The belief of a certain group to be superior to another group can be related to the theory of social comparison, where by a human has a basic need to obtain, through comparison between themselves and others in a positive manor, self esteem (Suls & Miller, 1977).
This can result in very lively relationships developing among different groups: in order to increase the group status by out performing the other group, and in doing so, increasing self-esteem. Recent research however, tends to include more complex group situations, thus, begging the question, ‘is social identity theory able to account for these more complex groups?’ (Vescio et al, 1999). SIT is relevant when dealing with simple group formations such as in-groups and out-groups but research carried out by Vescio et al, 1999, suggest that the theory is not able to adequately explain the aforementioned ‘complex’ groups. For example, Italian/English, Male/Female. They suggest that social identity research needs to be integrated with social cognition research.
The cognitive components of the SIT have been developed by Self-Categorisation Theory (SCT). These components are used by individuals to make sense of their social environment.SCT understands all cognitions as in some way being social (Turner et al.
, 1987). Our perceptions of the physical world are based on social conventions of how to understand what we perceive. As a result, the cognitive process of the perception of social groups and physical categories is the same. We use categories to construct our environment into sensible groupings, which facilitates our understanding of the many individuals and objects in that environment. (Turner et al, 1987) Self-categorisation theory, in principal, adds to and continues the social identity theory.Self-categorisation theory relates to the causes and consequences of the process of categorising self and others as members of an in-group or an out-group (Oakes, Haslam & Turner, 1994). The individual is supposed to have varying levels of self-categorisation, which vary from each other in terms of how inclusive of others they are To conclude, SIT/SCT is a very powerful approach that has already led to a better understanding of many group processes (Starkloff, 1996).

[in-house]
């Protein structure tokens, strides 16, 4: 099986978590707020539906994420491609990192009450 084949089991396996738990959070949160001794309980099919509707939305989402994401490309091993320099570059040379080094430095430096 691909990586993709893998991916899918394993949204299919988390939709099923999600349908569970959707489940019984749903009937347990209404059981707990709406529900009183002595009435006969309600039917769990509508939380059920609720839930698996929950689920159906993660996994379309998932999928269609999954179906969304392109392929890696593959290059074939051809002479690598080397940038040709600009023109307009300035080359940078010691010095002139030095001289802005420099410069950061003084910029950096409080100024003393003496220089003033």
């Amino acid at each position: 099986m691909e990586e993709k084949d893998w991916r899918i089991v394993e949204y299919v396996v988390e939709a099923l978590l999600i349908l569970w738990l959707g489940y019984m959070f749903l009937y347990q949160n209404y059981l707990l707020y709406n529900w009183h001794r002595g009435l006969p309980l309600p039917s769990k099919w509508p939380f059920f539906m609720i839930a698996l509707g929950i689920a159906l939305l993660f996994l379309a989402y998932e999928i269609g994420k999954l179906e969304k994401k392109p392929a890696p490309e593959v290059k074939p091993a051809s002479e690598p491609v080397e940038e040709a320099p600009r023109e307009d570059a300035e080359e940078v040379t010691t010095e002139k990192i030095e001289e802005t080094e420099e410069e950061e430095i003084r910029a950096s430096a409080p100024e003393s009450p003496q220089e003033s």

However, most of the studies applying SCT, try to investigate stereotypical, divided groups like male/female, black/white, demonstrators/police, and so forth (Starkloff, 1996).Identity, in terms of SCT, is a kind of hidden identity that needs relative triggers (internal and external) to result in behaviour. Identity has more aspects than these cognitive processes, as defined by SCT, would allow. The importance of SCT is on collective processes, whereas precise differences of the character of identity are often ignored (Starkloff, 1996).
SIT understands groups only as the sum of its parts. Groups have more properties than their members. Categories are constructed out of what individuals (members) have in common.Hence, the distinctive group properties are not included in categories (Bornewasser & Bober, 1987). Social identity can certainly signify more than self-categorisation, although self-categorisation is the key principle in the construction of identity (Starkloff, 1996).References Bornewasser, M.
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